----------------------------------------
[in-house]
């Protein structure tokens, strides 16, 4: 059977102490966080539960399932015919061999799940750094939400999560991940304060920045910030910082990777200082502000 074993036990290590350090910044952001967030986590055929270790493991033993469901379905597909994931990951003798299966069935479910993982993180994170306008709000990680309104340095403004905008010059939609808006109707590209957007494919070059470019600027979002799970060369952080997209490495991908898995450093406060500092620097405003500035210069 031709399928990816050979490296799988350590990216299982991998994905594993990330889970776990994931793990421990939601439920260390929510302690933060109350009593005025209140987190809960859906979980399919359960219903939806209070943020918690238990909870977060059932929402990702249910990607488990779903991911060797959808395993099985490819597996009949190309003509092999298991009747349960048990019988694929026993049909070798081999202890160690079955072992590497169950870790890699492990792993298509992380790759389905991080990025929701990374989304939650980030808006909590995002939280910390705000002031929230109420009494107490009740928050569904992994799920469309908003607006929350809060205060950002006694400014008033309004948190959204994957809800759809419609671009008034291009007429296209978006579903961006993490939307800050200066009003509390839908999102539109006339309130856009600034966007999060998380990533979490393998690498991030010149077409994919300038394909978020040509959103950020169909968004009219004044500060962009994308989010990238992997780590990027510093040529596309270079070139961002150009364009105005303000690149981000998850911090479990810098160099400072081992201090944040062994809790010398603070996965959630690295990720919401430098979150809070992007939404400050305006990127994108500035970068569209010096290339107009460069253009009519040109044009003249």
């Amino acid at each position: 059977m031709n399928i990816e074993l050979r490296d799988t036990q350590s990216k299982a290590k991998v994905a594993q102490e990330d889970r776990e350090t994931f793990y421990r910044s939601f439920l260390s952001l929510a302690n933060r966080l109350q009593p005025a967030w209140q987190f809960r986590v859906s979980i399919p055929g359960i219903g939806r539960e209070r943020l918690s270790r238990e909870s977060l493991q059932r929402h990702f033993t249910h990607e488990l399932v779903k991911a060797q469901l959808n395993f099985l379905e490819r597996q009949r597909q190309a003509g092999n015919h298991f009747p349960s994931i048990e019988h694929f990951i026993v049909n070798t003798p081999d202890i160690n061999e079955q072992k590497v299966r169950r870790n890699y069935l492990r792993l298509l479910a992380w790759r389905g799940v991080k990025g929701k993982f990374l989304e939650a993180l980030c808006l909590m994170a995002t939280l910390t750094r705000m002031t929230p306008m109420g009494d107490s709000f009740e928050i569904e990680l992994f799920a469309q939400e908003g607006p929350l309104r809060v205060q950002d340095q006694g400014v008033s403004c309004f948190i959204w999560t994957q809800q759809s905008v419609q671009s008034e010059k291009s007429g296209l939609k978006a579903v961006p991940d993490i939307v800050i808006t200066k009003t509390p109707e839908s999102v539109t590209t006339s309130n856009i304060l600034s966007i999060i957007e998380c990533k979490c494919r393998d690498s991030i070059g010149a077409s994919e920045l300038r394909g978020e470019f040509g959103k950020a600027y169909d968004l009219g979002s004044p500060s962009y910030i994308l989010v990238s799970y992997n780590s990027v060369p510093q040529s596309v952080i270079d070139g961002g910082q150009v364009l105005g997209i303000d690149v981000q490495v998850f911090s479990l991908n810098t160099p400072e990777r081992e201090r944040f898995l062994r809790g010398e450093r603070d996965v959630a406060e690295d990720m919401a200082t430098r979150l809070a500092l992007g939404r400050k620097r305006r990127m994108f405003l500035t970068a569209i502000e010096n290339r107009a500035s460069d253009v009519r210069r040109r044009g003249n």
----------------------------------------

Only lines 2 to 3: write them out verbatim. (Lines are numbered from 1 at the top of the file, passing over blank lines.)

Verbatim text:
């Protein structure tokens, strides 16, 4: 059977102490966080539960399932015919061999799940750094939400999560991940304060920045910030910082990777200082502000 074993036990290590350090910044952001967030986590055929270790493991033993469901379905597909994931990951003798299966069935479910993982993180994170306008709000990680309104340095403004905008010059939609808006109707590209957007494919070059470019600027979002799970060369952080997209490495991908898995450093406060500092620097405003500035210069 031709399928990816050979490296799988350590990216299982991998994905594993990330889970776990994931793990421990939601439920260390929510302690933060109350009593005025209140987190809960859906979980399919359960219903939806209070943020918690238990909870977060059932929402990702249910990607488990779903991911060797959808395993099985490819597996009949190309003509092999298991009747349960048990019988694929026993049909070798081999202890160690079955072992590497169950870790890699492990792993298509992380790759389905991080990025929701990374989304939650980030808006909590995002939280910390705000002031929230109420009494107490009740928050569904992994799920469309908003607006929350809060205060950002006694400014008033309004948190959204994957809800759809419609671009008034291009007429296209978006579903961006993490939307800050200066009003509390839908999102539109006339309130856009600034966007999060998380990533979490393998690498991030010149077409994919300038394909978020040509959103950020169909968004009219004044500060962009994308989010990238992997780590990027510093040529596309270079070139961002150009364009105005303000690149981000998850911090479990810098160099400072081992201090944040062994809790010398603070996965959630690295990720919401430098979150809070992007939404400050305006990127994108500035970068569209010096290339107009460069253009009519040109044009003249």
């Amino acid at each position: 059977m031709n399928i990816e074993l050979r490296d799988t036990q350590s990216k299982a290590k991998v994905a594993q102490e990330d889970r776990e350090t994931f793990y421990r910044s939601f439920l260390s952001l929510a302690n933060r966080l109350q009593p005025a967030w209140q987190f809960r986590v859906s979980i399919p055929g359960i219903g939806r539960e209070r943020l918690s270790r238990e909870s977060l493991q059932r929402h990702f033993t249910h990607e488990l399932v779903k991911a060797q469901l959808n395993f099985l379905e490819r597996q009949r597909q190309a003509g092999n015919h298991f009747p349960s994931i048990e019988h694929f990951i026993v049909n070798t003798p081999d202890i160690n061999e079955q072992k590497v299966r169950r870790n890699y069935l492990r792993l298509l479910a992380w790759r389905g799940v991080k990025g929701k993982f990374l989304e939650a993180l980030c808006l909590m994170a995002t939280l910390t750094r705000m002031t929230p306008m109420g009494d107490s709000f009740e928050i569904e990680l992994f799920a469309q939400e908003g607006p929350l309104r809060v205060q950002d340095q006694g400014v008033s403004c309004f948190i959204w999560t994957q809800q759809s905008v419609q671009s008034e010059k291009s007429g296209l939609k978006a579903v961006p991940d993490i939307v800050i808006t200066k009003t509390p109707e839908s999102v539109t590209t006339s309130n856009i304060l600034s966007i999060i957007e998380c990533k979490c494919r393998d690498s991030i070059g010149a077409s994919e920045l300038r394909g978020e470019f040509g959103k950020a600027y169909d968004l009219g979002s004044p500060s962009y910030i994308l989010v990238s799970y992997n780590s990027v060369p510093q040529s596309v952080i270079d070139g961002g910082q150009v364009l105005g997209i303000d690149v981000q490495v998850f911090s479990l991908n810098t160099p400072e990777r081992e201090r944040f898995l062994r809790g010398e450093r603070d996965v959630a406060e690295d990720m919401a200082t430098r979150l809070a500092l992007g939404r400050k620097r305006r990127m994108f405003l500035t970068a569209i502000e010096n290339r107009a500035s460069d253009v009519r210069r040109r044009g003249n």